The Exchange’s Vice-President/Chief Economist joined the CSCE in 1996. He oversees the Market Surveillance and Research Departments of the New York Board of Trade. In doing so, he supervises the MSD staff and all market surveillance-related activities at the CSCE, and reports potential problems to the President and the various Control Committees.

The Market Surveillance Manager has been with the Exchange for 11 years and reports directly to the Vice President/Chief Economist. She conducts daily analyses of trading by individuals and groups, focusing on price movements, relationships, open interest, volume, deliveries, physical supplies, and other factors. She also monitors expiring contracts by contacting member firms for position data, delivery intentions and other factors. In addition, she relays position data and market information to the Chief Economist, President and Control Committees, and monitors positions to ensure compliance with speculative position and hedge exemption limits. Finally, she refers potential violations to the Compliance Department for investigation.

The Market Surveillance Manager oversees the Exchange’s large trader reporting system, reviews exemption applications and makes recommendations with respect to those applications, participates in Control Committee meetings, and acts as liaison for market surveillance with CFTC staff.

The Senior Market Surveillance Clerk has been with the Exchange for 13 years. He spends all of his time on MSD matters and reports to the Market Surveillance Manager. His activities include collecting and entering position data into the large trader reporting system, preparing weekly options reports, collecting and compiling data from large trader reports, logging daily position reports, issuing and compiling requests for CFTC Forms 102, and maintaining records of overdue forms and reports. He also aggregates accounts and helps prepare documents for Control Committee meetings.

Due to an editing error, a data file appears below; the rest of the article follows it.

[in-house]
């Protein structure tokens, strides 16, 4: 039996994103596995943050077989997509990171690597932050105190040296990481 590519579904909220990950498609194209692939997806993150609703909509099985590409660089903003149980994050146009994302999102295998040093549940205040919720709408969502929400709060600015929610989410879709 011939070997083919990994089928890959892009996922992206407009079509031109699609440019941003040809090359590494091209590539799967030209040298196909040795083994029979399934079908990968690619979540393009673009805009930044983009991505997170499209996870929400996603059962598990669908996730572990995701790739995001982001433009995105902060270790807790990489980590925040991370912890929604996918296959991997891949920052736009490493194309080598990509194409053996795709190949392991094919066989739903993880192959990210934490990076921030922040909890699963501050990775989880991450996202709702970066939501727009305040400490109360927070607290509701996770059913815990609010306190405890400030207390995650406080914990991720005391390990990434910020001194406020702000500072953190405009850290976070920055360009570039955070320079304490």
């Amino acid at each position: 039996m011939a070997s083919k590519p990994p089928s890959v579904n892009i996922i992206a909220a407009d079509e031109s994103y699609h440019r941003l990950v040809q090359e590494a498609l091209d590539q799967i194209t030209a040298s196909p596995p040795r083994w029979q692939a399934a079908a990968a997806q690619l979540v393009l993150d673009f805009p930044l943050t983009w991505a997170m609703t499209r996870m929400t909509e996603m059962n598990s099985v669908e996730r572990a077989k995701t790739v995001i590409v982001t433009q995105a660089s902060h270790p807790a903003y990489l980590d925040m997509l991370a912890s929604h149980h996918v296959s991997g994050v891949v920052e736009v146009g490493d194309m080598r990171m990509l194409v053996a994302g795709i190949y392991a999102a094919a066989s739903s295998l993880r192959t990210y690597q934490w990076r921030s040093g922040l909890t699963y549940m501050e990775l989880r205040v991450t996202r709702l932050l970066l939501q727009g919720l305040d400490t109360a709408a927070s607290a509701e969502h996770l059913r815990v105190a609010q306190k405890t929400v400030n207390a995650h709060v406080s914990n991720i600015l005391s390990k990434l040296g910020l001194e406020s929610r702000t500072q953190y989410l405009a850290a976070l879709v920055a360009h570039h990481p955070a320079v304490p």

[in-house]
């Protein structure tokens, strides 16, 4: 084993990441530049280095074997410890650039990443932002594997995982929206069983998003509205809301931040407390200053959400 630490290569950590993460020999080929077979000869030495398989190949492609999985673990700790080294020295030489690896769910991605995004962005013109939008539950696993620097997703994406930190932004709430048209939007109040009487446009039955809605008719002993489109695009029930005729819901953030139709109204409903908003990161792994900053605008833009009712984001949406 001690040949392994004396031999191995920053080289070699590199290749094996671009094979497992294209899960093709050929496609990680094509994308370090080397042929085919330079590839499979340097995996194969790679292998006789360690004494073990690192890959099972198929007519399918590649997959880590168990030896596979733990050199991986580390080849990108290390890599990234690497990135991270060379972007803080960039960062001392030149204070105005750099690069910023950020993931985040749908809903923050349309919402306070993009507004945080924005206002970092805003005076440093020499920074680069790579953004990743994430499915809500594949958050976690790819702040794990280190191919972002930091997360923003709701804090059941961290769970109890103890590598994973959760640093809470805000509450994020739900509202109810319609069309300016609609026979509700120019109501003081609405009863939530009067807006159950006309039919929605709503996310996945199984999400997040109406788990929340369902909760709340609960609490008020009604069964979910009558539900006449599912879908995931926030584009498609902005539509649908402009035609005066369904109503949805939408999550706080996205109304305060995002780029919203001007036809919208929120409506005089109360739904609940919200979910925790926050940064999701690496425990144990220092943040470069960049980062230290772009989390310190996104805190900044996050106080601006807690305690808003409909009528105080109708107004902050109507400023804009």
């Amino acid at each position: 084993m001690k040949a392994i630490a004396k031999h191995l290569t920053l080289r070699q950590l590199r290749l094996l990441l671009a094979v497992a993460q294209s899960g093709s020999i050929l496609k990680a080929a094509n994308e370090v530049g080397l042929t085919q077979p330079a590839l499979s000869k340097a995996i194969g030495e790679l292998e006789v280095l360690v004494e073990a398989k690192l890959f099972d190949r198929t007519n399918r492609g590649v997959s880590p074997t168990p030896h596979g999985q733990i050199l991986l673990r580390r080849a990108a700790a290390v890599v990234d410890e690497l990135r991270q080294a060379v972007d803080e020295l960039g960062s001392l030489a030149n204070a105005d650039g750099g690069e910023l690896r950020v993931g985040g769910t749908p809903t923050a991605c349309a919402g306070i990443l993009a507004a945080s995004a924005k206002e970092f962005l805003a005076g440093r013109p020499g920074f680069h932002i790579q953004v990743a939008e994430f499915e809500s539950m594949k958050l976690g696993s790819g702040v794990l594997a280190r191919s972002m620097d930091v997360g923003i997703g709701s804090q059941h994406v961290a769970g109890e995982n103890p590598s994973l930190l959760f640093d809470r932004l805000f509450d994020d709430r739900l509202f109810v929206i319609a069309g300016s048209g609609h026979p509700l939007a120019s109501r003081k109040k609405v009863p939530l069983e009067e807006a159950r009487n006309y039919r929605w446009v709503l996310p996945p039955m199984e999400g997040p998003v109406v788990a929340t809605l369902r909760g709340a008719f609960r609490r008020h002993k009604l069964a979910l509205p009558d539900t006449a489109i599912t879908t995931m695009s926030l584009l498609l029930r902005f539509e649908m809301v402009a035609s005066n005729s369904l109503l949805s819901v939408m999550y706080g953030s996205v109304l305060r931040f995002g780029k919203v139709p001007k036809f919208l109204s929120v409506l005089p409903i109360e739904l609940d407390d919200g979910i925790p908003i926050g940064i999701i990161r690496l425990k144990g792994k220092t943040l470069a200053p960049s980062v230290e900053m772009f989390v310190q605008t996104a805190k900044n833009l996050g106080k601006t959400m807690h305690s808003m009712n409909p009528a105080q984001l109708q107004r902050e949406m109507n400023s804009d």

The Against Actuals analyst, who has been with the Exchange for 11 years, joined the MSD in July 1998, when the MSD assumed responsibility for reviewing such transactions.



Futures ’01 reports are generally received by 10:00 a.m. on each business day for the close of the previous day’s business. The MSD will telephone any person who submitted an ’01 report the previous day but fails to submit one by 11:00 a.m.

The MSD requires that a completed Form 102 be filed no more than five business days after a trader becomes reportable. If the reportable position is large, the MSD will contact the responsible person by telephone or other expedited means before the fifth business day to obtain the information that will appear on the Form 102.

In late 1998, 41 of 42 clearing members submitted futures ’01 data via computer-to-computer transmission. This accounts for approximately 80 percent of reportable futures open interest. Futures ’01 data submitted in hard copy is keypunched into SLIMS daily. Options data is submitted and reviewed daily but keypunched into SLIMS weekly on Wednesday for positions as of the close of business each Tuesday. In early 1999, more than 90 percent of options ’01 data was submitted by computer-to-computer transmission.

When an account becomes reportable for the first time, SLIMS will display the message, “Account Does Not Exist – Create Dummy Account.” The system automatically assigns a code, a series of four question marks followed by a four-digit number, to each such account. The code identifies the account until the MSD receives CFTC Form 102. MSD staff records each coded account on a Dummy Account Listing with all of the pertinent account information, including clearing member name, dummy account code, and date of the ’01 report. Requests for CFTC Form 102 are sent to the clearing members carrying each of these dummy accounts and the responses are due five days after the account becomes reportable.